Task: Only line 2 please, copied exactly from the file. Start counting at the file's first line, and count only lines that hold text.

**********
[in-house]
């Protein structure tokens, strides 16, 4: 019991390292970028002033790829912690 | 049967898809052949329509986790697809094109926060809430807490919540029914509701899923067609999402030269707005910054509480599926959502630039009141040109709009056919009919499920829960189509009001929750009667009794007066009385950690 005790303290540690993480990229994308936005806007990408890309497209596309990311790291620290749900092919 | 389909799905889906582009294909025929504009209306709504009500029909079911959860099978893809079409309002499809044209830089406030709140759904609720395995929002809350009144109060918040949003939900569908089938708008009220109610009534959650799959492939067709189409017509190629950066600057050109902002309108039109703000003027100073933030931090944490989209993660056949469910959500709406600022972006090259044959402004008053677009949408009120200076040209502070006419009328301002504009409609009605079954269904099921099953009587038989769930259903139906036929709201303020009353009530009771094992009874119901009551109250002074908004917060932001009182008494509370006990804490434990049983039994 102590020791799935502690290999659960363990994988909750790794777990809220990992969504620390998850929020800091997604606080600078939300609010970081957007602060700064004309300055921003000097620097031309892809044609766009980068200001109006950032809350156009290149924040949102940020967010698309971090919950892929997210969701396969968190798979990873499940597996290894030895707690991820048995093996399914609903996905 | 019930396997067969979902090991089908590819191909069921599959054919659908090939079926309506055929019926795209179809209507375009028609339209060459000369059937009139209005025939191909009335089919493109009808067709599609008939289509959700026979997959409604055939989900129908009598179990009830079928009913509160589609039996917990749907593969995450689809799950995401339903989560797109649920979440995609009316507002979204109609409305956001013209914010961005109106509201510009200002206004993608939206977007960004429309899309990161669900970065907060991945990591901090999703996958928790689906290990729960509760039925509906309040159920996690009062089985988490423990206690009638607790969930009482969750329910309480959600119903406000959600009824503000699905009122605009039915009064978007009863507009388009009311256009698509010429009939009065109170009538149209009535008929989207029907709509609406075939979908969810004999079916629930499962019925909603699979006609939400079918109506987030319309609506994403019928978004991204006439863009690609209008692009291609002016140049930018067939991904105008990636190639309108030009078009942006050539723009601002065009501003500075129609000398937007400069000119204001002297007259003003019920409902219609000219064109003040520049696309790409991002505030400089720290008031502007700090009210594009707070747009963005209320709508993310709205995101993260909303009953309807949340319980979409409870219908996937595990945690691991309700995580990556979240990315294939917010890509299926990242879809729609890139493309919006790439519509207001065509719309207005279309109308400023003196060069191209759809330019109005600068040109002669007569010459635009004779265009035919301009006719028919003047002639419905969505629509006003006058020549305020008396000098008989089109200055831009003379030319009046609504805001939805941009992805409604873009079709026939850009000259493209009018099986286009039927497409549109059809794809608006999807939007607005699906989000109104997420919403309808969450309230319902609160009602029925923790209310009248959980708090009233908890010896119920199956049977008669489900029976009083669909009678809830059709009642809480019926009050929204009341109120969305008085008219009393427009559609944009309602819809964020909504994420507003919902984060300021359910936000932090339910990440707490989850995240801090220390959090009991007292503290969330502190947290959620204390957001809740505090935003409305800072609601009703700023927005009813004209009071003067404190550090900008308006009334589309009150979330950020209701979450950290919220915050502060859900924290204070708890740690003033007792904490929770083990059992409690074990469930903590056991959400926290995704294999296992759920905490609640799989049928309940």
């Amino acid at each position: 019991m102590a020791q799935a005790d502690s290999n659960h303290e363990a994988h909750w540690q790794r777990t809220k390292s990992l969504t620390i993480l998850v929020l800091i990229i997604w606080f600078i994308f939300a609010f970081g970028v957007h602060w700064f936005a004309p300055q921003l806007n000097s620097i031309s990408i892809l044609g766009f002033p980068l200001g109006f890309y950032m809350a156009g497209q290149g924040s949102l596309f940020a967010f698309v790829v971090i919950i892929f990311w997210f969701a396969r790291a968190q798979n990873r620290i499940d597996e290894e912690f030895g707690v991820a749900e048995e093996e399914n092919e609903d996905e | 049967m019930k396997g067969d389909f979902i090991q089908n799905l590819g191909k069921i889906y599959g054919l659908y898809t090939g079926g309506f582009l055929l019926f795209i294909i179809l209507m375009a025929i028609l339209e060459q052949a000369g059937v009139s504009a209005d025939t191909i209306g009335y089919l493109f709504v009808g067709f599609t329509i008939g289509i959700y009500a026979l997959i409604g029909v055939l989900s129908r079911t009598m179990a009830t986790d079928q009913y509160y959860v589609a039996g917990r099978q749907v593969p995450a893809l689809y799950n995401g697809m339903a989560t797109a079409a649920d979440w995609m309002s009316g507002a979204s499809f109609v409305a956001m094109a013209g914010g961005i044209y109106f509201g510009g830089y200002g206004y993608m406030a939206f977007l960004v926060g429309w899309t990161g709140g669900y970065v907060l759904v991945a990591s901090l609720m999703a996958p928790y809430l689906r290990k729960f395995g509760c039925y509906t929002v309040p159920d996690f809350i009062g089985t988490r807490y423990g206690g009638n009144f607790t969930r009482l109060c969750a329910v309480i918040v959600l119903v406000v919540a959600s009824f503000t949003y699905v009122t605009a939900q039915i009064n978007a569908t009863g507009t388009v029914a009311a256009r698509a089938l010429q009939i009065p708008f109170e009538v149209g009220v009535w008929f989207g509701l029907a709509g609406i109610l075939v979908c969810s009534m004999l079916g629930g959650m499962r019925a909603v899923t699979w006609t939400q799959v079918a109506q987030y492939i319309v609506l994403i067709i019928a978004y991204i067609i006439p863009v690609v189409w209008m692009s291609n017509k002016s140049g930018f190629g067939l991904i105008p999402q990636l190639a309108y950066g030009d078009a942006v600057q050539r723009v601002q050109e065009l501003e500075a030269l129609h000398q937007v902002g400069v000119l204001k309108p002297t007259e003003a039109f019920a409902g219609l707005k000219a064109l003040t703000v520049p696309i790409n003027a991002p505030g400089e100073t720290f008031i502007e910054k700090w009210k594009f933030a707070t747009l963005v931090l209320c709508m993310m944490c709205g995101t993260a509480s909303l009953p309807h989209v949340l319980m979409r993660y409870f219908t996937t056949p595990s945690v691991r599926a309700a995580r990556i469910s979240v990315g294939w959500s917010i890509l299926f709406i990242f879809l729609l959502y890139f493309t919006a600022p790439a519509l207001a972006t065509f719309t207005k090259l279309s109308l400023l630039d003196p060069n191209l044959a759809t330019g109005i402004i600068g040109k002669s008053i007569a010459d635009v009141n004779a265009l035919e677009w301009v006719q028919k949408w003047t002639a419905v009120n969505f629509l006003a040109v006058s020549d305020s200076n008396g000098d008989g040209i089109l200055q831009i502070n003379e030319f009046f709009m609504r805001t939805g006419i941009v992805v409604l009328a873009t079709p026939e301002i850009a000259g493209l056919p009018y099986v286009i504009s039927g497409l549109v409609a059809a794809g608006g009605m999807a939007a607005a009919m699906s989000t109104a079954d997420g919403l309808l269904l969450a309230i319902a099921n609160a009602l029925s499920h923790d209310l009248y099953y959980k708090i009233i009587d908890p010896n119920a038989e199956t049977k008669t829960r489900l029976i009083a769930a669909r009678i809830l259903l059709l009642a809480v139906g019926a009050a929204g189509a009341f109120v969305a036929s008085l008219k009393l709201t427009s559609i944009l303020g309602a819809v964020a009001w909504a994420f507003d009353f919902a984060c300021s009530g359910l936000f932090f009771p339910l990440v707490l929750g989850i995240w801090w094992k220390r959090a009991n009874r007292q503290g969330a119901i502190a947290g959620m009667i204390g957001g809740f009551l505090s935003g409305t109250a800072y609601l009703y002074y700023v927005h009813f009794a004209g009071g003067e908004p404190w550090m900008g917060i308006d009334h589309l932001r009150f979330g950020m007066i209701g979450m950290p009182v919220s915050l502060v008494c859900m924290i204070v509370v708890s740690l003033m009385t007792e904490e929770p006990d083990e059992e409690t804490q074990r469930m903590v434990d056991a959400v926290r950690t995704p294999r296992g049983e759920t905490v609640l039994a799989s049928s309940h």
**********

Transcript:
């Protein structure tokens, strides 16, 4: 019991390292970028002033790829912690 | 049967898809052949329509986790697809094109926060809430807490919540029914509701899923067609999402030269707005910054509480599926959502630039009141040109709009056919009919499920829960189509009001929750009667009794007066009385950690 005790303290540690993480990229994308936005806007990408890309497209596309990311790291620290749900092919 | 389909799905889906582009294909025929504009209306709504009500029909079911959860099978893809079409309002499809044209830089406030709140759904609720395995929002809350009144109060918040949003939900569908089938708008009220109610009534959650799959492939067709189409017509190629950066600057050109902002309108039109703000003027100073933030931090944490989209993660056949469910959500709406600022972006090259044959402004008053677009949408009120200076040209502070006419009328301002504009409609009605079954269904099921099953009587038989769930259903139906036929709201303020009353009530009771094992009874119901009551109250002074908004917060932001009182008494509370006990804490434990049983039994 102590020791799935502690290999659960363990994988909750790794777990809220990992969504620390998850929020800091997604606080600078939300609010970081957007602060700064004309300055921003000097620097031309892809044609766009980068200001109006950032809350156009290149924040949102940020967010698309971090919950892929997210969701396969968190798979990873499940597996290894030895707690991820048995093996399914609903996905 | 019930396997067969979902090991089908590819191909069921599959054919659908090939079926309506055929019926795209179809209507375009028609339209060459000369059937009139209005025939191909009335089919493109009808067709599609008939289509959700026979997959409604055939989900129908009598179990009830079928009913509160589609039996917990749907593969995450689809799950995401339903989560797109649920979440995609009316507002979204109609409305956001013209914010961005109106509201510009200002206004993608939206977007960004429309899309990161669900970065907060991945990591901090999703996958928790689906290990729960509760039925509906309040159920996690009062089985988490423990206690009638607790969930009482969750329910309480959600119903406000959600009824503000699905009122605009039915009064978007009863507009388009009311256009698509010429009939009065109170009538149209009535008929989207029907709509609406075939979908969810004999079916629930499962019925909603699979006609939400079918109506987030319309609506994403019928978004991204006439863009690609209008692009291609002016140049930018067939991904105008990636190639309108030009078009942006050539723009601002065009501003500075129609000398937007400069000119204001002297007259003003019920409902219609000219064109003040520049696309790409991002505030400089720290008031502007700090009210594009707070747009963005209320709508993310709205995101993260909303009953309807949340319980979409409870219908996937595990945690691991309700995580990556979240990315294939917010890509299926990242879809729609890139493309919006790439519509207001065509719309207005279309109308400023003196060069191209759809330019109005600068040109002669007569010459635009004779265009035919301009006719028919003047002639419905969505629509006003006058020549305020008396000098008989089109200055831009003379030319009046609504805001939805941009992805409604873009079709026939850009000259493209009018099986286009039927497409549109059809794809608006999807939007607005699906989000109104997420919403309808969450309230319902609160009602029925923790209310009248959980708090009233908890010896119920199956049977008669489900029976009083669909009678809830059709009642809480019926009050929204009341109120969305008085008219009393427009559609944009309602819809964020909504994420507003919902984060300021359910936000932090339910990440707490989850995240801090220390959090009991007292503290969330502190947290959620204390957001809740505090935003409305800072609601009703700023927005009813004209009071003067404190550090900008308006009334589309009150979330950020209701979450950290919220915050502060859900924290204070708890740690003033007792904490929770083990059992409690074990469930903590056991959400926290995704294999296992759920905490609640799989049928309940």